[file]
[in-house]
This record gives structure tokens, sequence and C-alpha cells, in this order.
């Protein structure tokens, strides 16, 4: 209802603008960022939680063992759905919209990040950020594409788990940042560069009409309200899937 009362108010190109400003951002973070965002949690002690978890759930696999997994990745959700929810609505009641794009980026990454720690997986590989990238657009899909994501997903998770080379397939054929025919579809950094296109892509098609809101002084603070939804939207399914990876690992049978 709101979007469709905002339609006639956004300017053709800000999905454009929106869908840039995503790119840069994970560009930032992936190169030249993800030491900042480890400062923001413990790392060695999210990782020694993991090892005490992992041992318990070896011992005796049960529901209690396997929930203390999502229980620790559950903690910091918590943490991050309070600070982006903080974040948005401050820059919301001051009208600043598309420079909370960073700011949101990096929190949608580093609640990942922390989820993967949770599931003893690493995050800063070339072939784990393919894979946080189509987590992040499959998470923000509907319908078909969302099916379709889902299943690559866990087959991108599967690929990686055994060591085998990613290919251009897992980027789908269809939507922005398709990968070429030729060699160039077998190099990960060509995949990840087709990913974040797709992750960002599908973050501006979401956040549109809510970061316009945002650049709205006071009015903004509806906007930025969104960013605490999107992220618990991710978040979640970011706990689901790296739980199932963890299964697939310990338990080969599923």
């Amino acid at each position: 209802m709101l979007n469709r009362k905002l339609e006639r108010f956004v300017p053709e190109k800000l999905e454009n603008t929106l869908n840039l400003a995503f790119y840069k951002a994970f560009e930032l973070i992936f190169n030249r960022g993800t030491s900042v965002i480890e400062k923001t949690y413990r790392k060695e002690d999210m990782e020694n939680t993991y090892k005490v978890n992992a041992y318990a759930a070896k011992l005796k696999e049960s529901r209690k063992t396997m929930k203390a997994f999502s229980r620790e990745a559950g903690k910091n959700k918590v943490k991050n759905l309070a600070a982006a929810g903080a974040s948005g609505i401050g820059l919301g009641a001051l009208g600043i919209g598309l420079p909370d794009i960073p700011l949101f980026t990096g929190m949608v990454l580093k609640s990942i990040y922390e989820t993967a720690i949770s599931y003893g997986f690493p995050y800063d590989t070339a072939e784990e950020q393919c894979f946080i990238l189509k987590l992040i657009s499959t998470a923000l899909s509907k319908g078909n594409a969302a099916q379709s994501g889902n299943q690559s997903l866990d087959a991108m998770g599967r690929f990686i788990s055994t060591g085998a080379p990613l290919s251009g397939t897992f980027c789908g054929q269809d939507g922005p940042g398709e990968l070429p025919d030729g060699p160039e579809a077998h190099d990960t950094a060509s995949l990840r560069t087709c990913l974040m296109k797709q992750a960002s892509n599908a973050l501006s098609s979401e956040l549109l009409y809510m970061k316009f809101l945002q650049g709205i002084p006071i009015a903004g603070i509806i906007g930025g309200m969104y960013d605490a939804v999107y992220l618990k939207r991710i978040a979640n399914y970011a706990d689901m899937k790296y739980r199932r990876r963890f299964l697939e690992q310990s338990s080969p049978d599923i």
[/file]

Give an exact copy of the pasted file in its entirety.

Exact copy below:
[in-house]
This record gives structure tokens, sequence and C-alpha cells, in this order.
């Protein structure tokens, strides 16, 4: 209802603008960022939680063992759905919209990040950020594409788990940042560069009409309200899937 009362108010190109400003951002973070965002949690002690978890759930696999997994990745959700929810609505009641794009980026990454720690997986590989990238657009899909994501997903998770080379397939054929025919579809950094296109892509098609809101002084603070939804939207399914990876690992049978 709101979007469709905002339609006639956004300017053709800000999905454009929106869908840039995503790119840069994970560009930032992936190169030249993800030491900042480890400062923001413990790392060695999210990782020694993991090892005490992992041992318990070896011992005796049960529901209690396997929930203390999502229980620790559950903690910091918590943490991050309070600070982006903080974040948005401050820059919301001051009208600043598309420079909370960073700011949101990096929190949608580093609640990942922390989820993967949770599931003893690493995050800063070339072939784990393919894979946080189509987590992040499959998470923000509907319908078909969302099916379709889902299943690559866990087959991108599967690929990686055994060591085998990613290919251009897992980027789908269809939507922005398709990968070429030729060699160039077998190099990960060509995949990840087709990913974040797709992750960002599908973050501006979401956040549109809510970061316009945002650049709205006071009015903004509806906007930025969104960013605490999107992220618990991710978040979640970011706990689901790296739980199932963890299964697939310990338990080969599923």
């Amino acid at each position: 209802m709101l979007n469709r009362k905002l339609e006639r108010f956004v300017p053709e190109k800000l999905e454009n603008t929106l869908n840039l400003a995503f790119y840069k951002a994970f560009e930032l973070i992936f190169n030249r960022g993800t030491s900042v965002i480890e400062k923001t949690y413990r790392k060695e002690d999210m990782e020694n939680t993991y090892k005490v978890n992992a041992y318990a759930a070896k011992l005796k696999e049960s529901r209690k063992t396997m929930k203390a997994f999502s229980r620790e990745a559950g903690k910091n959700k918590v943490k991050n759905l309070a600070a982006a929810g903080a974040s948005g609505i401050g820059l919301g009641a001051l009208g600043i919209g598309l420079p909370d794009i960073p700011l949101f980026t990096g929190m949608v990454l580093k609640s990942i990040y922390e989820t993967a720690i949770s599931y003893g997986f690493p995050y800063d590989t070339a072939e784990e950020q393919c894979f946080i990238l189509k987590l992040i657009s499959t998470a923000l899909s509907k319908g078909n594409a969302a099916q379709s994501g889902n299943q690559s997903l866990d087959a991108m998770g599967r690929f990686i788990s055994t060591g085998a080379p990613l290919s251009g397939t897992f980027c789908g054929q269809d939507g922005p940042g398709e990968l070429p025919d030729g060699p160039e579809a077998h190099d990960t950094a060509s995949l990840r560069t087709c990913l974040m296109k797709q992750a960002s892509n599908a973050l501006s098609s979401e956040l549109l009409y809510m970061k316009f809101l945002q650049g709205i002084p006071i009015a903004g603070i509806i906007g930025g309200m969104y960013d605490a939804v999107y992220l618990k939207r991710i978040a979640n399914y970011a706990d689901m899937k790296y739980r199932r990876r963890f299964l697939e690992q310990s338990s080969p049978d599923i």